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View from sunrise or sunset Zaporozhye nuclear power plant in Energodar, Ukraine
ENERHODAR, UKRAINE—The Zaporizhzhia Nuclear Power Plant pictured at sunset.

BY ANDRIAN PROKIP

The capture of the Zaporizhzhia nuclear power plant (NPP) by the Russian army poses a massive range of threats: radiation accidents, energy deficits, security and economic loss, and industrial espionage. Since the military attack on NPP is unprecedented, the world does not have a response ready. However, postponing an answer to Russia’s aggression poses a higher risk than the aforementioned threats.

Zaporizhzhia NPP contains six reactors, with six GW of total installed capacity. This makes the facility the biggest in Europe. It contains stores of used nuclear fuel and radioactive materials and the only training center (operation simulators) in Ukraine.

The NPP after the invasion

Russians captured the station on March 4, firing on the facility dozens of times, using it as an army base; mining two nuclear power units, and parking ammunition and military vehicles in its machinery rooms.

During Ukraine’s independence period, the NPP was much upgraded, including with Western nuclear safety technologies. So Russian engineers were unable to operate the station without Ukrainian personnel. But the Russian soldiers and engineers took control, killing some of the Ukrainian workers and exerting moral and physical pressure over those who still run the plant, including torture.

Russian officials announced their plans to disconnect the NPP from Ukraine's power grid and connect it to the Russian one and the Crimea peninsula by September 1. These plans failed, in part because of the falling of high-voltage lines and the explosion of a substation in Crimea.

On September 11, after being reconnected to Ukraine’s grid, Zaporizhzhia NPP stopped operations and was switched into a “cold shutdown mode” for safety reasons. This, however, does not mean an absence of further risk of nuclear accidents.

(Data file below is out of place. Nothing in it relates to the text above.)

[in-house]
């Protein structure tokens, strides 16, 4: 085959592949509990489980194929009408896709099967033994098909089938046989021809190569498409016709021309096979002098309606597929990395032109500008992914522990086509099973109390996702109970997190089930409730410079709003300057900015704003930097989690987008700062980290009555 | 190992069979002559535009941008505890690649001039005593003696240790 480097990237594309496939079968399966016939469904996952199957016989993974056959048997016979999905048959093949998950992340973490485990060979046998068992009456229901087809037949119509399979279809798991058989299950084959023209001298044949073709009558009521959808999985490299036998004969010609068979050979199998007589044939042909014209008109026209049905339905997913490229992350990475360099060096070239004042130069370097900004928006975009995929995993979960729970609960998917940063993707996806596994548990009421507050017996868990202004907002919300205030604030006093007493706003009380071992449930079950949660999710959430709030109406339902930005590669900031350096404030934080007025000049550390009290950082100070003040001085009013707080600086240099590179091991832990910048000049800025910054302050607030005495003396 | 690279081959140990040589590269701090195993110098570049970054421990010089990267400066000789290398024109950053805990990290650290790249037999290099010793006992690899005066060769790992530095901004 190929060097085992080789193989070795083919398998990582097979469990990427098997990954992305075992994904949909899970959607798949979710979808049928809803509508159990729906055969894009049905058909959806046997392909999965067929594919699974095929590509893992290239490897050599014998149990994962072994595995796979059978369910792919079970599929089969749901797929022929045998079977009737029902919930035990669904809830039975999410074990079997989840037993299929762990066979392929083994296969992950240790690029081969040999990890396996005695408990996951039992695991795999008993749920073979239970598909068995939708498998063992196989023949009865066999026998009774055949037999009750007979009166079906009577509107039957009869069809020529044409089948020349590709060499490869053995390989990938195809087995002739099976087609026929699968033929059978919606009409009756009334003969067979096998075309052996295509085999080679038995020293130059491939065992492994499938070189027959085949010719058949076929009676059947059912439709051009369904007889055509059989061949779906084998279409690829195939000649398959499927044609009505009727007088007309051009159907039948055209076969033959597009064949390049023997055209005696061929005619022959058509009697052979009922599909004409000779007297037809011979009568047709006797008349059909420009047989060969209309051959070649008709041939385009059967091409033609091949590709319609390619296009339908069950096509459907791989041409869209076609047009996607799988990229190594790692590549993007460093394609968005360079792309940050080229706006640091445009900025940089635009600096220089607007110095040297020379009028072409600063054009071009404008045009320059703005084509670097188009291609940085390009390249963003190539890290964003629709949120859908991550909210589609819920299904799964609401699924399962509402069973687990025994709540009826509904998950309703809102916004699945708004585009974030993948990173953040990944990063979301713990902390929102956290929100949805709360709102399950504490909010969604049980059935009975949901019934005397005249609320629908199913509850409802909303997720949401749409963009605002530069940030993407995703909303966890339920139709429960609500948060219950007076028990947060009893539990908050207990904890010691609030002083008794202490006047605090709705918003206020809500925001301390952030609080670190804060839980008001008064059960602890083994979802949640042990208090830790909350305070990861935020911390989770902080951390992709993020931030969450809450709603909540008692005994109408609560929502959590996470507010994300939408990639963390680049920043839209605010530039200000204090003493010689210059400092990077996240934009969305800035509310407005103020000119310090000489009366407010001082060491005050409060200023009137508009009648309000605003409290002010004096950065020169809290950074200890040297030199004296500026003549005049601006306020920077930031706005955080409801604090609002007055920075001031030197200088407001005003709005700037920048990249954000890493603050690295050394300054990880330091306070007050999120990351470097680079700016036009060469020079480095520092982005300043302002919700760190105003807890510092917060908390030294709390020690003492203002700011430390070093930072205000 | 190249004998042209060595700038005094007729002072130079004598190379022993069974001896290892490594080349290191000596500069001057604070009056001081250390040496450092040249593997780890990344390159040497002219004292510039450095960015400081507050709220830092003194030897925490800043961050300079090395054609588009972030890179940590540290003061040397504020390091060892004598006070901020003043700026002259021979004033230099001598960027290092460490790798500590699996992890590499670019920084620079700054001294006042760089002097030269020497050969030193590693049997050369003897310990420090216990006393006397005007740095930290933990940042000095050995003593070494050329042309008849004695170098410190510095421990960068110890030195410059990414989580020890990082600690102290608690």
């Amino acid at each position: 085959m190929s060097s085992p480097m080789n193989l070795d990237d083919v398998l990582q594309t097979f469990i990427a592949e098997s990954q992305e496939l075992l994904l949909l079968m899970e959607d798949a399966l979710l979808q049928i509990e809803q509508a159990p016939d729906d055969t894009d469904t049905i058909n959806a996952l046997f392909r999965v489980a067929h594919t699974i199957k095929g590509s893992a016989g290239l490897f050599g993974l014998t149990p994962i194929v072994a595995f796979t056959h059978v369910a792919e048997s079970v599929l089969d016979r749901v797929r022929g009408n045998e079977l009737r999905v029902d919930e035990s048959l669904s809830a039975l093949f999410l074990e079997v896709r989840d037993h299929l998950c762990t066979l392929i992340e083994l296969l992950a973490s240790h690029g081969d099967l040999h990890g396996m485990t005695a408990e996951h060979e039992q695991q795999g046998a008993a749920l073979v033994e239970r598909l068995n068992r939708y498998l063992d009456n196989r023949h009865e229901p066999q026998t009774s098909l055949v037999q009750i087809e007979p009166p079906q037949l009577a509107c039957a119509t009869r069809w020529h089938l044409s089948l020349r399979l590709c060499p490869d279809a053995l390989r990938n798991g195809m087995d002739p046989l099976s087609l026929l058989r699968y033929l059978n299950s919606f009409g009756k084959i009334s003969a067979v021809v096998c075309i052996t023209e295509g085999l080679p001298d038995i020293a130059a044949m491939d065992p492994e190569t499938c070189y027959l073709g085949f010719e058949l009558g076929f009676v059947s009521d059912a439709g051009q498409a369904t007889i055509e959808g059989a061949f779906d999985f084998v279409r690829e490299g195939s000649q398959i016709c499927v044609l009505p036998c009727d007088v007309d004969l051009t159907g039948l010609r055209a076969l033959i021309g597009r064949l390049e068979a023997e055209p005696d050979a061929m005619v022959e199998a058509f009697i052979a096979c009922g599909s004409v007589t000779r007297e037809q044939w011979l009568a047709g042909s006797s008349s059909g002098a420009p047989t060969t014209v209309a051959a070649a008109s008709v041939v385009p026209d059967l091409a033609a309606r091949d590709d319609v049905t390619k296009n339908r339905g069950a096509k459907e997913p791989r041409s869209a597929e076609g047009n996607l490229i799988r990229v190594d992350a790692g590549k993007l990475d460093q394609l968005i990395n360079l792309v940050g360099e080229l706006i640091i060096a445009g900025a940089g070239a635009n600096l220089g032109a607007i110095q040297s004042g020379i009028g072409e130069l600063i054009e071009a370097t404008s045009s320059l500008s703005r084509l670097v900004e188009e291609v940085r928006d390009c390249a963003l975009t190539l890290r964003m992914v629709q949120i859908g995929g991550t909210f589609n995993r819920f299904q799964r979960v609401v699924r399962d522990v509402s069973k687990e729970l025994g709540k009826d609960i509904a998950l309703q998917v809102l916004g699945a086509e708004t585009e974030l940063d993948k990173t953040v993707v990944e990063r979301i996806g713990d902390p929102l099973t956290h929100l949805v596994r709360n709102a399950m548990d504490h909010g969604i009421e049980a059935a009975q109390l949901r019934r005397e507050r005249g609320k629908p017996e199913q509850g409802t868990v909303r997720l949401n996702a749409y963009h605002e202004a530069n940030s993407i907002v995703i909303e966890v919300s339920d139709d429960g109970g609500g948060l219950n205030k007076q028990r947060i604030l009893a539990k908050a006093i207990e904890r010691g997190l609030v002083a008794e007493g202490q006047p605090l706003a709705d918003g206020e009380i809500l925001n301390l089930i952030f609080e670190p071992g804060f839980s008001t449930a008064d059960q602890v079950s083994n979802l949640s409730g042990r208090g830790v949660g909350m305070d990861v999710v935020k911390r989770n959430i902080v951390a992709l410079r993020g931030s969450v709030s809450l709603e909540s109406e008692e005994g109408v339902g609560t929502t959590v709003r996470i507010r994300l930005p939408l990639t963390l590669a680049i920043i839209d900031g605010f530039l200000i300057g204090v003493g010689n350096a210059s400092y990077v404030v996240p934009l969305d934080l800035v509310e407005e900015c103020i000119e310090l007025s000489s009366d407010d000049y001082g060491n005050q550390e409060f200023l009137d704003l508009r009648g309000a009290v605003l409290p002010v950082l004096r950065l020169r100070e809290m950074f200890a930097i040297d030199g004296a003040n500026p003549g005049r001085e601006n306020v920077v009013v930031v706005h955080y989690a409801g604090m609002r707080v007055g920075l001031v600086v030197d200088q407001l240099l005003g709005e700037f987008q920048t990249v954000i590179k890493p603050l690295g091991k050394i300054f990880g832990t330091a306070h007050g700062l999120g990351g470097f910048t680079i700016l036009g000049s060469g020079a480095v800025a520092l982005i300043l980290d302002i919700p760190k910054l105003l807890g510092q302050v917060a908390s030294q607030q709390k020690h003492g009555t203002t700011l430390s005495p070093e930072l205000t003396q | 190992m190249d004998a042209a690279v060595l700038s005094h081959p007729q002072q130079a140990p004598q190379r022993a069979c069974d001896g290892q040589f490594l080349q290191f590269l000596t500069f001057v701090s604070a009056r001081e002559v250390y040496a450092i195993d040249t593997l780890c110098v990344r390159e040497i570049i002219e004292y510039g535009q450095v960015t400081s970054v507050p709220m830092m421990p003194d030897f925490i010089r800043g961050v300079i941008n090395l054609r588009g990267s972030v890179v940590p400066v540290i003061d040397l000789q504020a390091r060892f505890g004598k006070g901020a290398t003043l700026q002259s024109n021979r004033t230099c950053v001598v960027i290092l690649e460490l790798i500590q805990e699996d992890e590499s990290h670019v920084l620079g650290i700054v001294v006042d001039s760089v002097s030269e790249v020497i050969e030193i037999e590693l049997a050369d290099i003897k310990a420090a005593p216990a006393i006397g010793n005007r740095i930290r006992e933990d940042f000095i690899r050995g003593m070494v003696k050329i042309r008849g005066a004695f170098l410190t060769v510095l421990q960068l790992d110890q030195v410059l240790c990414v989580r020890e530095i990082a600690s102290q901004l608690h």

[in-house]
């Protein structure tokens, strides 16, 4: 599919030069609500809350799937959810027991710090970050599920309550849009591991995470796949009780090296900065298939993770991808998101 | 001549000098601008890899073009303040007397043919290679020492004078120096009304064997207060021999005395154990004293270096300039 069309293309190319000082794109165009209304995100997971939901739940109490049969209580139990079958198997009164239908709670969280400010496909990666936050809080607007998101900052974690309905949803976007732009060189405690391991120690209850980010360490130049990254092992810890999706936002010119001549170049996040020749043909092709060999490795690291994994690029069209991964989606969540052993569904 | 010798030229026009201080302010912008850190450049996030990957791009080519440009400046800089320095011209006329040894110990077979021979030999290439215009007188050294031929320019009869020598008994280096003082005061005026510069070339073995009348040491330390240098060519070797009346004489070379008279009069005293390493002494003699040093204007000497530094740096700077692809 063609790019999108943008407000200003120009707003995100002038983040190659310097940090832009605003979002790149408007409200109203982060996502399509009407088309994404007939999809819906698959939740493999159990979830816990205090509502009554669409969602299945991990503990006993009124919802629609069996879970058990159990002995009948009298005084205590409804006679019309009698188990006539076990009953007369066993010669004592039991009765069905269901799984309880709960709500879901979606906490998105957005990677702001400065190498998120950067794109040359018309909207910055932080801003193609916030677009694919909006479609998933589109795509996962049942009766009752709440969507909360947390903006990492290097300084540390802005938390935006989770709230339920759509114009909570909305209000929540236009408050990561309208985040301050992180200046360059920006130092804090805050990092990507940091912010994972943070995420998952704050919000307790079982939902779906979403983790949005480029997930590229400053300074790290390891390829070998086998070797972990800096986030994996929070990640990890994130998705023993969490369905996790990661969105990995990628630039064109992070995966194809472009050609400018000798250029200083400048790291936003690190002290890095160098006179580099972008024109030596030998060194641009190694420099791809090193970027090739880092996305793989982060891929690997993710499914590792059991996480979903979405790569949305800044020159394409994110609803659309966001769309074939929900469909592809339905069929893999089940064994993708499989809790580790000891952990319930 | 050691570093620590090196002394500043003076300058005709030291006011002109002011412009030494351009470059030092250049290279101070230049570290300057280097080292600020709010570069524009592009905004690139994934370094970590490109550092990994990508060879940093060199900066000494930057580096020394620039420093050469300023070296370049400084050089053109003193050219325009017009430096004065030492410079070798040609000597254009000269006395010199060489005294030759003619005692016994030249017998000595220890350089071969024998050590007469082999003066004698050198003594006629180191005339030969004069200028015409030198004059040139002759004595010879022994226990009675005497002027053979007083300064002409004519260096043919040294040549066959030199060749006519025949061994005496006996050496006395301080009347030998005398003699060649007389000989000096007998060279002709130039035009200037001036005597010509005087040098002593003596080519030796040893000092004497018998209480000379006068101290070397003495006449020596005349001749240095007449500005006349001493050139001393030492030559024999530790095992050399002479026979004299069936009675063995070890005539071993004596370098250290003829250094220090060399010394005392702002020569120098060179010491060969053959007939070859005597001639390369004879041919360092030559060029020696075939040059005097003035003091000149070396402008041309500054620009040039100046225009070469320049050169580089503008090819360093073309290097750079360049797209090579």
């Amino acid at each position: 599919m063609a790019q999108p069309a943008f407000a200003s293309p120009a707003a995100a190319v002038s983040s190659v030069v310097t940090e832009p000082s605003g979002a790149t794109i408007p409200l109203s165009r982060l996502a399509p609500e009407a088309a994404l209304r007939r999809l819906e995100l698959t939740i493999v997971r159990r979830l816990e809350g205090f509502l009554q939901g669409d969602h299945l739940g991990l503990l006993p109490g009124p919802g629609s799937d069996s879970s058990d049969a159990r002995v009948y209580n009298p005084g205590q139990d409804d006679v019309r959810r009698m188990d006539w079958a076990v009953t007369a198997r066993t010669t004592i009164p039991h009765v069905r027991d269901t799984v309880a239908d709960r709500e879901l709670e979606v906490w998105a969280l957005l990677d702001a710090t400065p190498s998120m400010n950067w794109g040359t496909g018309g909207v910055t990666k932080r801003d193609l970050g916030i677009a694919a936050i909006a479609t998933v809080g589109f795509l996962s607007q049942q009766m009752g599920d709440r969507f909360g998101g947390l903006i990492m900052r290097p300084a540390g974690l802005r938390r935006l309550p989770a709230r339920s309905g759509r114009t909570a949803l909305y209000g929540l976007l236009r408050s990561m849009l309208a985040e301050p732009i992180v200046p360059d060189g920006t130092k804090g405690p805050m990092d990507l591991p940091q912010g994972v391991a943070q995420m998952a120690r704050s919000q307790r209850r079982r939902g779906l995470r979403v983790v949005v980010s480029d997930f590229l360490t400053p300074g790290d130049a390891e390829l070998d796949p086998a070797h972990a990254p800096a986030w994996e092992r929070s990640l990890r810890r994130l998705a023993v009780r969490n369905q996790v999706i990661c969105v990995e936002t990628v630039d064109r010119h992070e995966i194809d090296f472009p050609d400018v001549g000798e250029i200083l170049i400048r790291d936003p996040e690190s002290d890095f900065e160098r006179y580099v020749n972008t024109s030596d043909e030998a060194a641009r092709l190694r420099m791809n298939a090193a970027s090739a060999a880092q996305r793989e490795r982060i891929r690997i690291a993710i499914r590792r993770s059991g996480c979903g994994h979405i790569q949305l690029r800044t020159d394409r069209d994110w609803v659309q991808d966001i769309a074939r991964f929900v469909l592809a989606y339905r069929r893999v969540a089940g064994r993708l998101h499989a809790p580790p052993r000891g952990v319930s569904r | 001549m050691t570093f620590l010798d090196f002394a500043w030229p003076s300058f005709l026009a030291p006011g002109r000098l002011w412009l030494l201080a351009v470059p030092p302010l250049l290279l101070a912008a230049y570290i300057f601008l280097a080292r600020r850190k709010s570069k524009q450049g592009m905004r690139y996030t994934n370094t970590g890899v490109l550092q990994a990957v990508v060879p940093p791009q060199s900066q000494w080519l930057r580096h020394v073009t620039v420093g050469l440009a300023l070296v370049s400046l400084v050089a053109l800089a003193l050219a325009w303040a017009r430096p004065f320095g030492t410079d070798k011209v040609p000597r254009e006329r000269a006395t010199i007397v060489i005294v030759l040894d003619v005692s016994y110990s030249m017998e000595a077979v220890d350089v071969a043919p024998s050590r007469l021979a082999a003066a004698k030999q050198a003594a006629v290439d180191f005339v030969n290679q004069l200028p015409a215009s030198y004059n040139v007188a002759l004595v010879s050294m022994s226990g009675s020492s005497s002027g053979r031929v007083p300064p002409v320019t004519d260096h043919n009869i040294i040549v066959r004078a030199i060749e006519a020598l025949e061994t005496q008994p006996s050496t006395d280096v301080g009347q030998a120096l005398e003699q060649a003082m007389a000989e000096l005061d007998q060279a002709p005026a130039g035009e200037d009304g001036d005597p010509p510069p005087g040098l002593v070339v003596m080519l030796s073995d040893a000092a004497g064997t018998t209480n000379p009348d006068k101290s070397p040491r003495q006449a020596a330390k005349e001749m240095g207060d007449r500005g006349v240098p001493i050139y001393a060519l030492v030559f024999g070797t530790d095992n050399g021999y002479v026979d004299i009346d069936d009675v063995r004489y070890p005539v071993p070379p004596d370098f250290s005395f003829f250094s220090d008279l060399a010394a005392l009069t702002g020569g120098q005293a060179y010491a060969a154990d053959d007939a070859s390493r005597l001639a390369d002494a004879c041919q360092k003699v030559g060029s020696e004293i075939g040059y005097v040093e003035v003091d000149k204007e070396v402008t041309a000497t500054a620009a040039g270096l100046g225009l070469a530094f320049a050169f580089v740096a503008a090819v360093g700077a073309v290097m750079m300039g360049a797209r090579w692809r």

NPP’s role in Ukraine’s energy supply

Zaporizhzhia NPP represents 10.7 percent of Ukraine’s total installed power generating capacities (as of early 2022) and 44.3 percent of all NPP power. Traditionally NPPs were responsible for about half (50–55 percent) of electricity produced in Ukraine. Last year, Zaporizhzhia NPP produced 23 percent of all electricity. The NPP’s role was crucial in 2020 and 2021, when its high-capacity utilization factor helped to overcome winter coal shortages.

The war has changed energy production and consumption patterns drastically. A number of power stations have been lost: some have been destroyed, some are located in the occupied territories, and some are located too close to hostilities to operate now. About 17 percent of installed thermal power capacity is located within the occupied territories, not including Zaporizhzhia NPP. A huge part of renewable energy, which produced 13 percent of Ukraine’s electricity last year, are damaged or located within occupied territories. For instance, 67 percent of wind power capacity is located in Zaporizhzhia and Kherson oblast, which are partly non-controlled.

Because of the war, electricity consumption is now 30 to 35 percent lower than a year ago. So, a decrease in available capacity is compensated for with lower demand. But if Ukraine’s power system loses Zaporizhzhia NPP, Ukraine will have to use other reserves or maybe even restrict consumption in the winter. And clearly, there will be no export of electricity to the European Union, which is suffering from Russian gas undersupply and needs electricity to decrease gas consumption and withstand Russia’s energy blackmailing.